August 22, 2019

Tenth Circuit: No Arbitrariness or Caprice in EPA’s Adoption of Better-Than-BART Emission Regulations

The Tenth Circuit Court of Appeals issued its opinion in WildEarth Guardians v. United States Environmental Protection Agency on Tuesday, October 21, 2014.

In an attempt to comply with the Clean Air Act, New Mexico, Wyoming, Utah, the City of Albuquerque, and Bernalillo County, NM (collectively, states), adopted a regional cap-and-trade program to regulate sulfur-dioxide emissions over the Colorado Plateau. In this program, the states had to comply with ceilings on sulfur-dioxide emissions. If their emissions were above the ceiling, they were fined, but if they fell below the ceiling, the states could trade the difference to other entities. The states chose this program over the alternative Best Available Retrofit Technology (BART) program to reduce emissions. The cap-and-trade program had to be better than BART to be acceptable.

WildEarth Guardians and other environmental groups (collectively, WildEarth) protested the adoption of the cap-and-trade program, arguing the EPA should not have approved the cap-and-trade program for various reasons. The Tenth Circuit reviewed the appeal, but its review was bound by the Administrative Procedure Act, and the EPA’s decision could only be overturned by a showing that its action was arbitrary or capricious.

WildEarth argued that the cap-and-trade program, also known as the 309 program, does not achieve greater reasonable progress than implementation of BART. WildEarth contended the EPA acted arbitrarily and capriciously because the BART benchmark improperly adopted the permissive emission cap instead of actual emissions, the states misapplied the “clear weight of the evidence” standard, and the states overstated the effectiveness of the 309 program by applying qualitative instead of quantitative standards. The Tenth Circuit rejected these arguments.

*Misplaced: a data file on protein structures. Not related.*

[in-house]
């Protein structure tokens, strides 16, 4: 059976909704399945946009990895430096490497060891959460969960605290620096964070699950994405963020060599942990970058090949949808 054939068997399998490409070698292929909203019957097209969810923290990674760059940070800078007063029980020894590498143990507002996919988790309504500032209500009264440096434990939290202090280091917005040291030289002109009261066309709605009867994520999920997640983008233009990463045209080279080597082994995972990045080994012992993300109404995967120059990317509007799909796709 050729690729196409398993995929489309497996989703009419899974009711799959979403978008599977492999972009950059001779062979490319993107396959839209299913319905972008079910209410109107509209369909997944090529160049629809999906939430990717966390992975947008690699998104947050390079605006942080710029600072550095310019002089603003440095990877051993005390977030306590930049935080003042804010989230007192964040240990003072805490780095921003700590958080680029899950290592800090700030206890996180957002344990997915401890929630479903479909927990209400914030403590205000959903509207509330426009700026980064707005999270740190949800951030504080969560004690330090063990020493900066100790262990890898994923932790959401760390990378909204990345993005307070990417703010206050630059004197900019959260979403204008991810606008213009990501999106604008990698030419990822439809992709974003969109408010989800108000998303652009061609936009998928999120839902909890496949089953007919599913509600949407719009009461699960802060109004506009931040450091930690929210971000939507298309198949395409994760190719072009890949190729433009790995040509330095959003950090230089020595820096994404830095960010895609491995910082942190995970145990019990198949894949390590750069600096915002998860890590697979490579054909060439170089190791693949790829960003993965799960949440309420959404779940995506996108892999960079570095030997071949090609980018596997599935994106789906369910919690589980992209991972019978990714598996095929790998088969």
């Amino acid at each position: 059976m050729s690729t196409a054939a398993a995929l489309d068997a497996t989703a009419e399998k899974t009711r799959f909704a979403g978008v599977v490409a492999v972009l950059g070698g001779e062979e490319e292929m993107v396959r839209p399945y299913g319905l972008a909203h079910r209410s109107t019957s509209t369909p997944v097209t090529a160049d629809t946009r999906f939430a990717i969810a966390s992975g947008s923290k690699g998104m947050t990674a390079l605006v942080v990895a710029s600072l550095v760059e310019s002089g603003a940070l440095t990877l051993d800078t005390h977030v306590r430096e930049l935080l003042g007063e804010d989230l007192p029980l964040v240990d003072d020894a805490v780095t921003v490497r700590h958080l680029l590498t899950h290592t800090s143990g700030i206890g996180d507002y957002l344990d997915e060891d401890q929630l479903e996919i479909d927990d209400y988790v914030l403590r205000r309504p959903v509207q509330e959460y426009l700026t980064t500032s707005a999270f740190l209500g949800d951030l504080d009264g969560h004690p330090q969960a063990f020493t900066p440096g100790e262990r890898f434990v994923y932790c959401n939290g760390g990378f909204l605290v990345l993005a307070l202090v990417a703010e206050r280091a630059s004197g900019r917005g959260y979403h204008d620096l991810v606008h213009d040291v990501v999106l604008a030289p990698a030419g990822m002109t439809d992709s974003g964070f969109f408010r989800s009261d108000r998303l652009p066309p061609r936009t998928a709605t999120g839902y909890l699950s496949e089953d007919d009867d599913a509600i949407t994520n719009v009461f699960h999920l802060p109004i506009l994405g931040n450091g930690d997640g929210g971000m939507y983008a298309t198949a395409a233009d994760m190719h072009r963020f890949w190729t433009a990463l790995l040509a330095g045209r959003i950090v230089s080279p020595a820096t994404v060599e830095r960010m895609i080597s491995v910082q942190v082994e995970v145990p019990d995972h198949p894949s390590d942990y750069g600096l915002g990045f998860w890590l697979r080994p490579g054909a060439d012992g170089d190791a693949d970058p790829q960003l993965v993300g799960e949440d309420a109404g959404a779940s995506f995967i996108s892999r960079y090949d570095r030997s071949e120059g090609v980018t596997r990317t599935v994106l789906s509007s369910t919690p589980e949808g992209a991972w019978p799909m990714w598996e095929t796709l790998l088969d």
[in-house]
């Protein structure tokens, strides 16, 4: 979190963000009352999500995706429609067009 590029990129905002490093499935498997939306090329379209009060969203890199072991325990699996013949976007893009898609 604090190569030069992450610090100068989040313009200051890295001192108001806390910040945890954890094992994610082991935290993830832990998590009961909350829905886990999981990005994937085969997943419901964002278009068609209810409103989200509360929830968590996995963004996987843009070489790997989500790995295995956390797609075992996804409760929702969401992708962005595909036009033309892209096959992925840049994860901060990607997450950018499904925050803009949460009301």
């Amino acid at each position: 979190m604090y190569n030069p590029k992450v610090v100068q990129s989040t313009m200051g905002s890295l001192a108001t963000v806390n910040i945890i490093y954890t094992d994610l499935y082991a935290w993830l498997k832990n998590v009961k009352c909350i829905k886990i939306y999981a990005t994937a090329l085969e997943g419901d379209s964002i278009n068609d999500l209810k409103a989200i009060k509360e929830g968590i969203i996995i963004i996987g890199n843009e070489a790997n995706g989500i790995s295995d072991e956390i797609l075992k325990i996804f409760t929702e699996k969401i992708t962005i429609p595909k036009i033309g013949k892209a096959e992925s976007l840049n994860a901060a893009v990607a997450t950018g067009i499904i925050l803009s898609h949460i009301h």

First addressing the argument about the EPA’s reliance on permissive emission caps instead of actual data, the Tenth Circuit noted that the EPA’s own rules allowed reliance on the cap, and also the data concerning actual emissions was not available until the end of the period in which the emissions were studied. The source-by-source study was not required under the 309 program’s better-than-BART standard. Although there was potential for the states to trade emission amounts that they were not actually using, this was permissible under the 309 program.

Next, the Tenth Circuit addressed WildEarth’s argument that the EPA should have compared the 309 program’s milestones to the effectiveness of BART. The Tenth Circuit refused to address this argument because it was not raised in WildEarth’s opening brief, and was raised for the first time on appeal.

The Tenth Circuit then turned its attention to the qualitative versus quantitative argument, and found no caprice or arbitrariness in the EPA’s actions. The EPA determined the 309 program as a whole was more effective than BART because it included non-BART sources of sulfur-dioxide emissions, included new sources of emissions, created a “mass based” cap covering emissions in the aggregate, and encouraged early reductions in emissions. WildEarth argued that the actual pollution would not be reduced, and could even be increased, by the failure of key polluters to agree to the 309 program, the ability of the states to trade their unused emission allotments, and the failure to consider quantitative standards. Although the Tenth Circuit was sympathetic to WildEarth’s arguments, it could find no reason to overturn the EPA’s decision.

The Tenth Circuit denied the petitions for review because it could find no arbitrariness or caprice in the decisions of the EPA.

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